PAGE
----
Sony Corp. President Kazuo Hirai is relying on selling real estate to make the company’s first profit in five years as he struggles to find products able to compete with Apple Inc. and Samsung Electronics Co. devices.
Japan’s largest consumer-electronics maker posted an eighth straight quarterly loss and again cut sales targets for TVs, gaming devices and compact cameras. It reiterated a forecast for full-year net income of 20 billion yen ($215 million), including gains from the $1.1 billion sale of a New York building.
The company dropped 10 percent, the most since Nov. 6, 2008, to close at 1,365 yen in Tokyo trading. It was the worst performer among the 225 members of the benchmark Nikkei 225 Stock Average, which slid 1.8 percent. Bonds slumped.
“Sony’s earnings underscore the difficulties in the electronics market,” Goldman Sachs Group Inc. analysts, led by Takashi Watanabe, said in a note today. “We stay cautious considering the shrinking market for Sony’s conventional products and tougher competition.” They reiterated a neutral rating.
The company’s zero-coupon convertible notes maturing in November 2017 dropped 8.8 percent to 147 yen per 100 yen face value as of 3:12 p.m. in Tokyo, according to prices from Nomura Holdings Inc.
Hirai made progress toward turning around an unprofitable TV business even as Sony posted a quarterly net loss of 10.8 billion yen on sluggish sales of liquid-crystal display sets, digital cameras and personal computers. His revival plan featuring 10,000 job cuts hasn’t delivered the same results as that of Panasonic Corp. President Kazuhiro Tsuga, whose company posted surprise net income of 61 billion yen.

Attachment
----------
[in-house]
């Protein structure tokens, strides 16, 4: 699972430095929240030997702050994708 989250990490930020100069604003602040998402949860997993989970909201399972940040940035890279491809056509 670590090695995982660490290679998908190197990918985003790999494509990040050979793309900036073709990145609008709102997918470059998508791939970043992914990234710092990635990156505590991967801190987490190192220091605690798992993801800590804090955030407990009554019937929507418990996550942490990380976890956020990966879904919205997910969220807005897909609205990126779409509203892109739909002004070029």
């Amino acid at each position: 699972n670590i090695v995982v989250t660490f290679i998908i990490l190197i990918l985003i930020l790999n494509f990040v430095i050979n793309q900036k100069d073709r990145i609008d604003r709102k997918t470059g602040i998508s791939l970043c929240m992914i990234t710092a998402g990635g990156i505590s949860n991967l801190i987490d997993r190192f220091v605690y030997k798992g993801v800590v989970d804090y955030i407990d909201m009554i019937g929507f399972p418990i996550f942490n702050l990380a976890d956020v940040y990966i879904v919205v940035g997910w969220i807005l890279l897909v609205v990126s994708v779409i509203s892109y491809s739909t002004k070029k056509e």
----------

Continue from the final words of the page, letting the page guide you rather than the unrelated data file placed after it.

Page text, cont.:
“Sony’s earnings are really disappointing,” said Ichiro Takamatsu, a fund manager at Bayview Asset Management Co., which oversees about 150 billion yen. “It hasn’t restructured its business thoroughly enough.”
The company cut its sales forecast for portable game players in the year ending March to 7 million units from the 10 million predicted three months ago and the 16 million forecasted in May. The TV sales outlook was pared to 13.5 million units from 17.5 million predicted in May.
The electronics business faces a “tough environment,” Chief Financial Officer Masaru Kato said at a briefing. The company expects an 80 billion-yen loss at its TV-making operations this fiscal year. The imaging and gaming divisions will have “significant” drops in operating profits, it said.
The TV maker reported a nine-month net loss of 50.9 billion yen, meaning it needs a profit of about 70 billion yen in the fourth quarter to hit its full-year goal. It expects operating- income gains of about $685 million (64 billion yen) from selling the New York building, with the sale to Chetrit Group due to close next month.
The company is also looking at other possible asset sales, some of which are included in the full-year forecast, Shiro Kambe, a spokesman, said yesterday. It has previously sold land, buildings, businesses and securities holdings, Kato said.
Sony may fetch 100 billion yen by selling its 25-story office building in Tokyo, Reuters reported Jan. 10, citing people with direct knowledge of the plan.
Sony sold a chemical-products making unit and stakes in two display-making ventures after racking up 692 billion yen in losses selling TVs.